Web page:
Overhead. That evil monster that will quietly eat up your gross collections until nothing is left for you to take home. It’s so dangerous because it’s often invisible. You get peeks of the overhead monster when you see a stack of bills on your desk, but it largely remains hidden. It took me a few years to know where to look for it, but I’ve finally found it.
Once a year, print up your Income Statement, also known as a Profit and Loss Statement. You can take a quick peek at one if you are running your bills through Qucikbooks or a similar program, or you can just have your accountant create one for you. Here’s what mine looked like last year:
I suggest running these numbers once a year, though you could certainly do this semi-annually or even quarterly. I don’t recommend checking overhead more frequently than that because some of the numbers start to lose their credibility the closer you slice it. For example, your dental supply purchases can vary significantly from month to month.
Okay, so an Income Statement/P&L shows you the simple calculation of gross income – expenses = net income. Thus this financial statement is a great place to see all of your expenses placed into neat little categories. Find the line item you want to look at and divide it by your gross income and mulitply by 100 to get it as a percent. For example, in 2013, my practice’s gross income was $595,553 and my lab bill was $61,706, which leaves me with a lab overhead of 10.4%. That is to say that my lab bill makes up a little over 10% of my total overhead.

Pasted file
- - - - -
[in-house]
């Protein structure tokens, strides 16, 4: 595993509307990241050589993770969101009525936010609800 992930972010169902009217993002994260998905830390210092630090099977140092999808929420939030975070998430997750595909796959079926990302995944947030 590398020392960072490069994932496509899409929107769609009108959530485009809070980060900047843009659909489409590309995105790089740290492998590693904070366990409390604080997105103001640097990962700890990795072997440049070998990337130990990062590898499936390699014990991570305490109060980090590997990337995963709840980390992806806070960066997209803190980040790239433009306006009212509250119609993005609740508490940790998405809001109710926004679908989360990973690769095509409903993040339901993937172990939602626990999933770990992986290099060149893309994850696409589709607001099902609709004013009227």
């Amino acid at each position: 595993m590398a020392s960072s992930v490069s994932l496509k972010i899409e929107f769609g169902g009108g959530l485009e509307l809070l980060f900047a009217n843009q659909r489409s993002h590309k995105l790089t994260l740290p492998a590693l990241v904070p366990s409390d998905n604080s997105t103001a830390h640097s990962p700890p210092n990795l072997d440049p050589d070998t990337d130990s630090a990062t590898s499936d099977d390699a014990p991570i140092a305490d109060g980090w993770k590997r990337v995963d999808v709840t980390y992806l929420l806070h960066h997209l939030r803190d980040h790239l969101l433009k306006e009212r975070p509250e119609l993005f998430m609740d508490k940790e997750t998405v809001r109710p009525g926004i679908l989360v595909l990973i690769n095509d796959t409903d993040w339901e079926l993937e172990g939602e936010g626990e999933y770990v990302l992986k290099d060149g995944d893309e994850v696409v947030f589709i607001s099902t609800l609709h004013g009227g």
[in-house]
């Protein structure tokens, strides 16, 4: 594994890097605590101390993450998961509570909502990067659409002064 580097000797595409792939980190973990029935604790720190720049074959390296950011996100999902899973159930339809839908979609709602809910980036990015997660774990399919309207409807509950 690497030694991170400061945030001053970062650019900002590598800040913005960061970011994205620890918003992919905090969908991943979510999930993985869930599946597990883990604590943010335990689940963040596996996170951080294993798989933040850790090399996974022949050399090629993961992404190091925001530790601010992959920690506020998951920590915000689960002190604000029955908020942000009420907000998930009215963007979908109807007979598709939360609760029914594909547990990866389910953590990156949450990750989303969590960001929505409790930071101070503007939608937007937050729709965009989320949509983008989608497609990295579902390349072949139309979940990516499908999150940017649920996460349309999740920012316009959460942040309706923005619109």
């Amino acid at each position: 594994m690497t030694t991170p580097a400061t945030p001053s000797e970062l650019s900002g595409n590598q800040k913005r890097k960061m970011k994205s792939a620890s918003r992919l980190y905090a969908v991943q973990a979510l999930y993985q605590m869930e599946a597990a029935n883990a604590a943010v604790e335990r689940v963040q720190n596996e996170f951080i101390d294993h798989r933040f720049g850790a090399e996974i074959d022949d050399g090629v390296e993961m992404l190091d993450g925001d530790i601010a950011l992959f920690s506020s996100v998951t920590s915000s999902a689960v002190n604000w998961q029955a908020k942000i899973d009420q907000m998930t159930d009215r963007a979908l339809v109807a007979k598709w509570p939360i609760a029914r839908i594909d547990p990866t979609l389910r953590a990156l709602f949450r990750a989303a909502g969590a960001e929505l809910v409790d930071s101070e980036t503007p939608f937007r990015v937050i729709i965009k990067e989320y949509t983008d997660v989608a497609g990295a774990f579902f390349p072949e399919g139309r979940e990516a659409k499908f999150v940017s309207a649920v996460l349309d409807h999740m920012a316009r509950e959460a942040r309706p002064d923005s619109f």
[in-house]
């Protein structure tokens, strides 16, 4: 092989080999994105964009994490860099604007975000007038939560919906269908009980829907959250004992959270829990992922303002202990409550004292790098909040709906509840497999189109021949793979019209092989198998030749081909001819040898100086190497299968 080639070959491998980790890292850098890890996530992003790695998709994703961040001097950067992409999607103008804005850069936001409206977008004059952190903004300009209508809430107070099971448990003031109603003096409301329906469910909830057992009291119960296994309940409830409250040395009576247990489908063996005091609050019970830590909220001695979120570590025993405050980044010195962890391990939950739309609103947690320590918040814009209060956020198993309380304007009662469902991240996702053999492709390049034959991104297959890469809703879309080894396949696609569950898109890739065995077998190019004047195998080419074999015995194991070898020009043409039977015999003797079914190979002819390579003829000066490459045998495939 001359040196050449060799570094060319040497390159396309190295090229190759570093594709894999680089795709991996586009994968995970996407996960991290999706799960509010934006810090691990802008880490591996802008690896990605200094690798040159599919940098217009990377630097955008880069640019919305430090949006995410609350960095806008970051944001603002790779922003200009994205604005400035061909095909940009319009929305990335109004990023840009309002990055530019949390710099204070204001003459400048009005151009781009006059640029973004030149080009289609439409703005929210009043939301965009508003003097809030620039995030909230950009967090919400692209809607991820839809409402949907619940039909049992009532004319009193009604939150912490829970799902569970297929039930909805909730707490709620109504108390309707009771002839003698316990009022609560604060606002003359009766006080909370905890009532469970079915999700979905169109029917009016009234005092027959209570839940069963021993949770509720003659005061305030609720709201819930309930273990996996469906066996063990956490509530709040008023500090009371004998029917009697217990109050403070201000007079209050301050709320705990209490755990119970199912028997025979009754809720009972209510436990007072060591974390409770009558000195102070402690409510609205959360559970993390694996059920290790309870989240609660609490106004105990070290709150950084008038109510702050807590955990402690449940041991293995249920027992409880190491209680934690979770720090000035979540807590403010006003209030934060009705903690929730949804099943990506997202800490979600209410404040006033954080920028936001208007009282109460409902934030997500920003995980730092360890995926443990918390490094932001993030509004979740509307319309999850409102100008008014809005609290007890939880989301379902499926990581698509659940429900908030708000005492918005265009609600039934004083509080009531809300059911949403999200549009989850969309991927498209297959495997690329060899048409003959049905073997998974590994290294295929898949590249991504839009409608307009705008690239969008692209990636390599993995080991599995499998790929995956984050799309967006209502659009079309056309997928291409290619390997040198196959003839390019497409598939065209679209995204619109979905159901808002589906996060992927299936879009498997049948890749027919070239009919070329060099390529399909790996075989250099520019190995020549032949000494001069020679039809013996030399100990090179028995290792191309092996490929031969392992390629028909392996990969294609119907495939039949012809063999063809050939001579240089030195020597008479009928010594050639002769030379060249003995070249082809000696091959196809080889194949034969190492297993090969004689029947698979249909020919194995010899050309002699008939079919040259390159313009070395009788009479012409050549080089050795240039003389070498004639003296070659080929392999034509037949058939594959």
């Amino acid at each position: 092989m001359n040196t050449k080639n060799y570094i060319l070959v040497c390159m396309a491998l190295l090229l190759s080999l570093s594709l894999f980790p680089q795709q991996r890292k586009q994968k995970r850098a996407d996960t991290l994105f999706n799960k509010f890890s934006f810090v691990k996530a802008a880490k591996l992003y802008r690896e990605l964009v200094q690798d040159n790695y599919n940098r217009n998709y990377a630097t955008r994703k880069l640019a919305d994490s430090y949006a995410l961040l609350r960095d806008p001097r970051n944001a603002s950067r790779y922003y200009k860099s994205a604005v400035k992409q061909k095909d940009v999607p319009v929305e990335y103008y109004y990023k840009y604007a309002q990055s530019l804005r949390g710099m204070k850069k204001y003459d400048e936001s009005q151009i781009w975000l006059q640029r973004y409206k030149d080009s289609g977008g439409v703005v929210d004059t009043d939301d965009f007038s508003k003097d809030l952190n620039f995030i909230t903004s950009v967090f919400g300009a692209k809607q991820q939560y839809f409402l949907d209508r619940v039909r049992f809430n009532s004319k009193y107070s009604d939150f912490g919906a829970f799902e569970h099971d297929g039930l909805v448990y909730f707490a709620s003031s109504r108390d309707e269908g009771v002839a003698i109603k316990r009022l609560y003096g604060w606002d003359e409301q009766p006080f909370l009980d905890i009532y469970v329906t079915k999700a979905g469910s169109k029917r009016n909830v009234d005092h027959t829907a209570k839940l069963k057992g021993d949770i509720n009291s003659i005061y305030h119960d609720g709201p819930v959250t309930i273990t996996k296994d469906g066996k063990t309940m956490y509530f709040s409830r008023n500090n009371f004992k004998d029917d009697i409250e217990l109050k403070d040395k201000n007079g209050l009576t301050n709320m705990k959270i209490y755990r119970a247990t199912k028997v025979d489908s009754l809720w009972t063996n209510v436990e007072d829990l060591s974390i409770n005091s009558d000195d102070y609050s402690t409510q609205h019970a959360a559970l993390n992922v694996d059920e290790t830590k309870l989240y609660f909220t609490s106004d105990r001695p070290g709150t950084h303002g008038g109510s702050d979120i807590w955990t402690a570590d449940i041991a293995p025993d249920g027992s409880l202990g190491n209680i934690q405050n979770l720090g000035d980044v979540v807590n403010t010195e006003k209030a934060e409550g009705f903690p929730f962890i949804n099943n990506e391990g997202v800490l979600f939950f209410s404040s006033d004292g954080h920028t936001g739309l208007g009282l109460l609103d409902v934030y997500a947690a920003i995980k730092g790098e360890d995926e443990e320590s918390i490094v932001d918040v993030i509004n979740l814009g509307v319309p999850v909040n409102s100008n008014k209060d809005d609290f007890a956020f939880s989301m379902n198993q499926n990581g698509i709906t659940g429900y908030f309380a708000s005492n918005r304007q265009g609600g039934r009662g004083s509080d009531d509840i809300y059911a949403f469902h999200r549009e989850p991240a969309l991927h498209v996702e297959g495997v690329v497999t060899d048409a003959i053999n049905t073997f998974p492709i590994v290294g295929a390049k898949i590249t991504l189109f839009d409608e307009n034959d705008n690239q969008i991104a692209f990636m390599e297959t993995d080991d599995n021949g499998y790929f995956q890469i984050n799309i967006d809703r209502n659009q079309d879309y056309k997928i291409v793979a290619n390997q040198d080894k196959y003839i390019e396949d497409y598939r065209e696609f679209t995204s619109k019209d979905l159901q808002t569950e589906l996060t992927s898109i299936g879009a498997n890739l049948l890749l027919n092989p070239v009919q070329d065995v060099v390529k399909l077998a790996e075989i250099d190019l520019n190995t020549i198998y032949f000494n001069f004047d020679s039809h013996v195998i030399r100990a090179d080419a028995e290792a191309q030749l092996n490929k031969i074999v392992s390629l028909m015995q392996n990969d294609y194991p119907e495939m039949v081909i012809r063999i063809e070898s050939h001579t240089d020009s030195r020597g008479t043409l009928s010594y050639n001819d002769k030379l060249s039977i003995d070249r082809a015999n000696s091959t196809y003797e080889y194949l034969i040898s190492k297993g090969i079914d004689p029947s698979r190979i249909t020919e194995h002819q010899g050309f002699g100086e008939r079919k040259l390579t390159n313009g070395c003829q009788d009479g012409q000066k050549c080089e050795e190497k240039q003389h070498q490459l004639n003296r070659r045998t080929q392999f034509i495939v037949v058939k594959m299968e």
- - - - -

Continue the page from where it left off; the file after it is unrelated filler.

If you so some research online you’ll find that practice managment consultants actually agree on what your overhead percentages should be. Here’s a chart illustrating the big ones:
Staff hovers around 25%, dental supplies at 5%, lab should be 10%, and your rent/mortgage at 5%. Now those are just guidelines. If your total staff compensation package is at 26% that does not mean you’re paying your team too much. And many practice consultants agree that if you’re doing a lot of big implant cases then your lab bill can acceptably grow closer to 15%. So these are guidelines.
Now, if your overhead percentages are significantly larger in a category, you need to dig deeper. If my supply bill was over 15% then I would put my thinking cap on. Can I negotiate with my current supplier? Can I find a better deal with another supplier? Am I just buying a lot of crap I don’t need? Do I really need four different types of composite? And so on. Print up your Income Statement/P&L and you’ll see that ugly overhead monster in plain sight.
One final note, you may have noticed that the above chart implies that you can expect to take home 55% of every dollar that you make. Jeez, that would be nice. Well of course that isn’t always the case. Don’t forget that there are other small expenses that can add up, like your phone bill. You can crunch and categorize your numbers a lot of different ways, the point is to just keep track of them. And don’t forget, I think we should also know our procedure costs.